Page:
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Aquatic Microbial Ecology

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AME 18:95-103 (1999)  -  doi:10.3354/ame018095

Comparison of a direct live count and an improved quantitative protargol stain (QPS) in determining abundance and cell volumes of pelagic freshwater protozoa

Gerald Pfister1,2,*, Bettina Sonntag2, Thomas Posch2

1Institute of Limnology, Austrian Academy of Sciences, Gaisberg 116, A-5310 Mondsee, Austria
2Institute of Zoology and Limnology, University of Innsbruck, Technikerstr. 25, A-6020 Innsbruck, Austria

ABSTRACT: To compare the efficiency of 2 common methods in protozooplankton ecology the protozooplankton spring community of a mesotrophic prealpine lake was investigated. A direct live count and a routinely applicable modification of a quantitative protargol stain (QPS) were evaluated with respect to their reliability in determining and quantifying pelagic freshwater ciliates and heterotrophic and mixotrophic flagellates. Cell counts of most ciliate species from field samples as well as of cultures were not significantly different when estimated by the 2 methods. The QPS allowed for detailed ciliate identification even for species not determinable by the applied direct live observation. Consequently, 60% of all determined species from field samples were identified exclusively by means of the QPS. Both flagellate and ciliate cell volumes showed high and species-specific shrinkage after the QPS, thus underestimating calculations of cell volumes. After the QPS, aloricate ciliates shrank to less than 20% of their respective live volumes, whereas the armoured Coleps spetai did not shrink significantly. Thus, drawbacks in applying average conversion factors for cell volume calculations after the QPS are discussed. Total heterotrophic and mixotrophic flagellate numbers counted by the QPS method were 37% of the direct live counts. Based on these results the advantages and disadvantages of the 2 tested methods used in protozooplankton analysis are summarized.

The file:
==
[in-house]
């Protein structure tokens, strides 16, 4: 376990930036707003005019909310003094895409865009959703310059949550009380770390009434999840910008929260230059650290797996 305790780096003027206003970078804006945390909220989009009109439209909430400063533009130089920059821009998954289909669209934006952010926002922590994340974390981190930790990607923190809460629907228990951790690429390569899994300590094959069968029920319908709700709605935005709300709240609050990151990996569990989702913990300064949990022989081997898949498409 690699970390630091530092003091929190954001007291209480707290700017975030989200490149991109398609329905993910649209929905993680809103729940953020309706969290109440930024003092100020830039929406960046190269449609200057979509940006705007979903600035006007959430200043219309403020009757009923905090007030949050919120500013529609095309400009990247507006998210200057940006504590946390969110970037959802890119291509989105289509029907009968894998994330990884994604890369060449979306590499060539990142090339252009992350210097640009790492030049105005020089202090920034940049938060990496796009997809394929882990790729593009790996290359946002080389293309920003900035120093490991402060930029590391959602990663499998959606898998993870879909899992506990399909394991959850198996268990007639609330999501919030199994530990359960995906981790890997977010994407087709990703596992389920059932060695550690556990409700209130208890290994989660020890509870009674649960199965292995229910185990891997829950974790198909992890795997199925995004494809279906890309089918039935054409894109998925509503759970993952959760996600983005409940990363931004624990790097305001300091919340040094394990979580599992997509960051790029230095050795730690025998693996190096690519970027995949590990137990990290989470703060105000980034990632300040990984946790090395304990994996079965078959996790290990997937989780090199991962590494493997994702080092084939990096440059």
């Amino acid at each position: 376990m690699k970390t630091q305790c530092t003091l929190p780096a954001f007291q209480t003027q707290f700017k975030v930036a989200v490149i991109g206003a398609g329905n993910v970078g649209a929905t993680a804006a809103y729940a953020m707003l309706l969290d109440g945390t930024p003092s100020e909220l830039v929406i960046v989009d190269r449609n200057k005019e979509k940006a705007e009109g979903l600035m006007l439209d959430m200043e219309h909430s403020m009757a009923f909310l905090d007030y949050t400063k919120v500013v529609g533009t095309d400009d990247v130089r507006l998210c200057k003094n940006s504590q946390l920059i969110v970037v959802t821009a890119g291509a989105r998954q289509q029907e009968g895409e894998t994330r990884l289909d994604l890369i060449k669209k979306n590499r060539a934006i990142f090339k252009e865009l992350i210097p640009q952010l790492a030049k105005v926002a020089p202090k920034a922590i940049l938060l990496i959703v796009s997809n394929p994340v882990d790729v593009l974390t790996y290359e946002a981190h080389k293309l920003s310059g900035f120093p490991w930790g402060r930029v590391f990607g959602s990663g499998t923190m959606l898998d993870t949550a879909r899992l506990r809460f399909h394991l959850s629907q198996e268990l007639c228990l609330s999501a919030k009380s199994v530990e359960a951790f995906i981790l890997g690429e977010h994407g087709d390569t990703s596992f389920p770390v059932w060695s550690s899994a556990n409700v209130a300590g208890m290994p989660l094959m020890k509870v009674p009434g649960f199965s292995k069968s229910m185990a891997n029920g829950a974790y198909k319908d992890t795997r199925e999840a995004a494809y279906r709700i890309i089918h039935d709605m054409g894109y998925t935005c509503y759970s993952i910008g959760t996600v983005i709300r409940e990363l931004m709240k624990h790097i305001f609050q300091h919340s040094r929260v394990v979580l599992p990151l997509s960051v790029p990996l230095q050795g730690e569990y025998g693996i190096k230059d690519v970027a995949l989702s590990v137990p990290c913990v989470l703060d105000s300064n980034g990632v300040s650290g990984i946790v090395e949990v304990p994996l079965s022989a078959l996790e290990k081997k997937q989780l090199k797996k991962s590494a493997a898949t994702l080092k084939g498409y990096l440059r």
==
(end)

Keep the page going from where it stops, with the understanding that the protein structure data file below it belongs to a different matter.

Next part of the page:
KEY WORDS: Ciliates · Fixation · Flagellates · Shrinkage · Quantification

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